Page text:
Californians will get to vote again on the issue of gay marriage and their vote could overturn a ruling by the state supreme court.
On November 4, voters will decide whether to approve a state constitutional amendment that defines marriage as a union between a man and a woman.
The California Family Council submitted more than one million signatures supporting the ballot initiative.
"It took 100 days, said the CFC's Everitt Rice. "It was the fastest collection of signatures we have ever seen."
Pro-family groups believe the ballot initiative should force the state supreme court to delay its May 15 decision. That decision legalized same-sex marriages in The Golden State, despite a vote in 2000 in which Californians defined marriage as heterosexual.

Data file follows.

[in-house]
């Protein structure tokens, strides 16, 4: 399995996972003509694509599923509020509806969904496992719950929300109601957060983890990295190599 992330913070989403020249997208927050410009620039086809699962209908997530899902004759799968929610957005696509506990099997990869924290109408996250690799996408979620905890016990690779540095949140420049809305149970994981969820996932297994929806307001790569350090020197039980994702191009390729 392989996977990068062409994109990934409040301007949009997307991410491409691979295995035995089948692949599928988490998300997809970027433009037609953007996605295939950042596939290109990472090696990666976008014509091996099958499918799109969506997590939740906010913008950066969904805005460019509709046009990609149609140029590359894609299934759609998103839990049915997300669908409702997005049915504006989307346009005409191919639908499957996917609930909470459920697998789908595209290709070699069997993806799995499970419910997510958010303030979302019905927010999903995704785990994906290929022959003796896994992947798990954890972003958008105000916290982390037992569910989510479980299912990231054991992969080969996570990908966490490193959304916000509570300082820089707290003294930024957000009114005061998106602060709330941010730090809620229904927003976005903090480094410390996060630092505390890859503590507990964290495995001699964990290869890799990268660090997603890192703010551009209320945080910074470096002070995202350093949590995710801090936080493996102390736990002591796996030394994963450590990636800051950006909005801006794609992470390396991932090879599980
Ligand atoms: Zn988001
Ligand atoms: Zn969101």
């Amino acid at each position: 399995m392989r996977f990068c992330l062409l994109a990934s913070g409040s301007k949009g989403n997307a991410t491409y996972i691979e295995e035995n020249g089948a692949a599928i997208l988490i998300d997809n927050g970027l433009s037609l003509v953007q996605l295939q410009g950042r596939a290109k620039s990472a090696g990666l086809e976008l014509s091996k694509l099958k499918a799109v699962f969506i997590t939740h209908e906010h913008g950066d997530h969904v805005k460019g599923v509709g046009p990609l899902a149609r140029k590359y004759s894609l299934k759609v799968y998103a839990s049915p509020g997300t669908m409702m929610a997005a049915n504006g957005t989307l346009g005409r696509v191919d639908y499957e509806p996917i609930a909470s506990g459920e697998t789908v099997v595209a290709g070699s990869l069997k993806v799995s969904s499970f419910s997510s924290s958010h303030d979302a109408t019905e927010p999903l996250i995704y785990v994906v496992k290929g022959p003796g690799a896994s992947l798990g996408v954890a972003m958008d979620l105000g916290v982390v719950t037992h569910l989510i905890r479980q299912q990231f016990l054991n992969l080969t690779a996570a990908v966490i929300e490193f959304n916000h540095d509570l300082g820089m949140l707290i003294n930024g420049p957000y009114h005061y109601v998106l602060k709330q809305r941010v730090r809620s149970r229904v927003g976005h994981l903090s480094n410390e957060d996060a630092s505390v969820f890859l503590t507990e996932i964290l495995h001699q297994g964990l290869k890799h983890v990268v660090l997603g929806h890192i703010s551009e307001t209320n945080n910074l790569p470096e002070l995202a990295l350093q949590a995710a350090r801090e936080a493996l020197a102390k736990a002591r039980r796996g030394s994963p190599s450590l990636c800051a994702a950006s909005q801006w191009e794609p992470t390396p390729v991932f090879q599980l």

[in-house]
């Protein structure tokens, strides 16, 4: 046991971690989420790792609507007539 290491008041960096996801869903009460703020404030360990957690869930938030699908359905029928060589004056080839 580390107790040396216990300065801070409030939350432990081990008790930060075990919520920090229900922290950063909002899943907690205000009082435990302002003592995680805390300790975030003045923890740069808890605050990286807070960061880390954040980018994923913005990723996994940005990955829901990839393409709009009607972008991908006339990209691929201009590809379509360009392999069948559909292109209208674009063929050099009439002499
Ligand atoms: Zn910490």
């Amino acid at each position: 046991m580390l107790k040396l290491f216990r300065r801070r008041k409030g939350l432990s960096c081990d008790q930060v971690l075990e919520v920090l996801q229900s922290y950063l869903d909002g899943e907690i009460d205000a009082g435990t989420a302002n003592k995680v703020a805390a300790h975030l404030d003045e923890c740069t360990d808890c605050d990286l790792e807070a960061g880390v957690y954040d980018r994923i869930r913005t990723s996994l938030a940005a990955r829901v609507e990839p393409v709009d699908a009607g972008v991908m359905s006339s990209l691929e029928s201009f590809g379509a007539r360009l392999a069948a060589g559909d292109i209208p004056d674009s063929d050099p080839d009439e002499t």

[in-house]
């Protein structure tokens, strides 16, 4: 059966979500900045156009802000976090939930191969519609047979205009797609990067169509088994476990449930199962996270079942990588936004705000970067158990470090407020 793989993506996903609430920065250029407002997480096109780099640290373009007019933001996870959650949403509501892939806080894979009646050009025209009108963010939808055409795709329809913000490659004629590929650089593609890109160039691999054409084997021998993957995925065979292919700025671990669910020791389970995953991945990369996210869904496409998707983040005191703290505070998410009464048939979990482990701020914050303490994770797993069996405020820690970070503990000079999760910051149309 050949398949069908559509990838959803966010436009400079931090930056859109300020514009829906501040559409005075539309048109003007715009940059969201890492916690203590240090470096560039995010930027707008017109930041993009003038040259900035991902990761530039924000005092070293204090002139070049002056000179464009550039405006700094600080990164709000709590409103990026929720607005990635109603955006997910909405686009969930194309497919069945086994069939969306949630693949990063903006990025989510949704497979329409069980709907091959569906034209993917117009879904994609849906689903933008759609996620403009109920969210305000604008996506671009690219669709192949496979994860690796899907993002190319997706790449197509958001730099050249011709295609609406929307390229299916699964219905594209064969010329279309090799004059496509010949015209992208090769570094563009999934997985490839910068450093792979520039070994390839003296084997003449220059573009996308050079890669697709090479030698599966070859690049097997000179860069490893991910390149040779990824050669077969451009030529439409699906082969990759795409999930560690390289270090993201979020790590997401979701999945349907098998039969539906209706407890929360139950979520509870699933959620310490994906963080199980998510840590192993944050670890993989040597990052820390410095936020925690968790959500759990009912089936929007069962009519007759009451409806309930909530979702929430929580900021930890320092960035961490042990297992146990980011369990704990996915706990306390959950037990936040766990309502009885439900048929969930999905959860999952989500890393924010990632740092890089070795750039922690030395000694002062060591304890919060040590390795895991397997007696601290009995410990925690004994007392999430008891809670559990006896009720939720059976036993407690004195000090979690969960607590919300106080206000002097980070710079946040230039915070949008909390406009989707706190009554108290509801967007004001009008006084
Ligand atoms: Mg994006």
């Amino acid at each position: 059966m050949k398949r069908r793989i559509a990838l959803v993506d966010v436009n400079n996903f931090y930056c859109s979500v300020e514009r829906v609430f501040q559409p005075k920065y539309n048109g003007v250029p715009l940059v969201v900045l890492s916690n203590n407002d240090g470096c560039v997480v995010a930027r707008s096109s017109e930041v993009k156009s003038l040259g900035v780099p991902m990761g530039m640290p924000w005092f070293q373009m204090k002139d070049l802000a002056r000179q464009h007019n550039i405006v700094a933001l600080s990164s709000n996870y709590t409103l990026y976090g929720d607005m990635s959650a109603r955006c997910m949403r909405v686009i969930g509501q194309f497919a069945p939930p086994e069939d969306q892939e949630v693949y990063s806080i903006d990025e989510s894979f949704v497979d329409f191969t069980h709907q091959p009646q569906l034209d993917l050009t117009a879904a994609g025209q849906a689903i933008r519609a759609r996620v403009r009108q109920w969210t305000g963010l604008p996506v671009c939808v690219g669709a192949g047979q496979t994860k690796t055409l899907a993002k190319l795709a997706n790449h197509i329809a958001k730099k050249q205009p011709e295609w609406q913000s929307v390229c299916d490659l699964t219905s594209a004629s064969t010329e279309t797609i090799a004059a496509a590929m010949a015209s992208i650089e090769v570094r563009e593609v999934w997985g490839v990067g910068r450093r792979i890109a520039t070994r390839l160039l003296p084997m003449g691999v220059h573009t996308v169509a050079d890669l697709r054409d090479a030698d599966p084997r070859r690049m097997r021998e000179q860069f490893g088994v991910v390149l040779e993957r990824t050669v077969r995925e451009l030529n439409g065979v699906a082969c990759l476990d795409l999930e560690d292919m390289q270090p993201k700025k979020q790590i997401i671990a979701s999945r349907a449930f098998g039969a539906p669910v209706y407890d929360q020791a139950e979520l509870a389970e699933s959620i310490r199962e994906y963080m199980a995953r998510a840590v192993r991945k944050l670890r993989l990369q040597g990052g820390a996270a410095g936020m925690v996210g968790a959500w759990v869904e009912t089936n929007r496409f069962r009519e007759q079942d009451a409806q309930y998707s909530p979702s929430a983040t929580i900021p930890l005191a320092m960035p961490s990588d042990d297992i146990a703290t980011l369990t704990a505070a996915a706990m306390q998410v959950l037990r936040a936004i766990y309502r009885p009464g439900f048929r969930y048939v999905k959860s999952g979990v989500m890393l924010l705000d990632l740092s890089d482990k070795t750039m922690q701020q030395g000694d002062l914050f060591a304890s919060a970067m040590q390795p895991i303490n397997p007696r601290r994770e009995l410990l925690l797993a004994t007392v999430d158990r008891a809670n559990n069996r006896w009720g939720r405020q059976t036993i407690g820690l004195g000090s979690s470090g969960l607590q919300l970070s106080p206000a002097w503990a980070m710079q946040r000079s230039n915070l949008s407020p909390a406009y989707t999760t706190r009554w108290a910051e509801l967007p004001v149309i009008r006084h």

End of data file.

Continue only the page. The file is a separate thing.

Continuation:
There's also pressure on the court from ten other states. Their attorneys general argue that the California court ruling could affect similar litigation in their courts.
The San Francisco city attorney has filed a letter opposing their request.
"I don't think that's going to happen," said city attorney Dennis Herrera. "So I am anticipating the court's order will take place on June 16 and marriages will start happening on June 17 and that's what i'm looking forward to."
If the court refuses to delay its ruling, legal marriages for homosexuals can begin on June 17. But if voters approve the marriage amendment in November, those same-sex marriages may be declared null and void.
The November vote could be a close one. Gay advocates insist they have the momentum for victory.
"We have strong support from Governor Schwarzenegger," said Shannon Minter of the National Center for Lesbian Rights. "We have a wonderful historic decision from a court with six out of seven justices appointed by Republican governors."
However, pro-family groups believe the state supreme court ruling could galvanize conservatives and remind them just how high the stakes really are.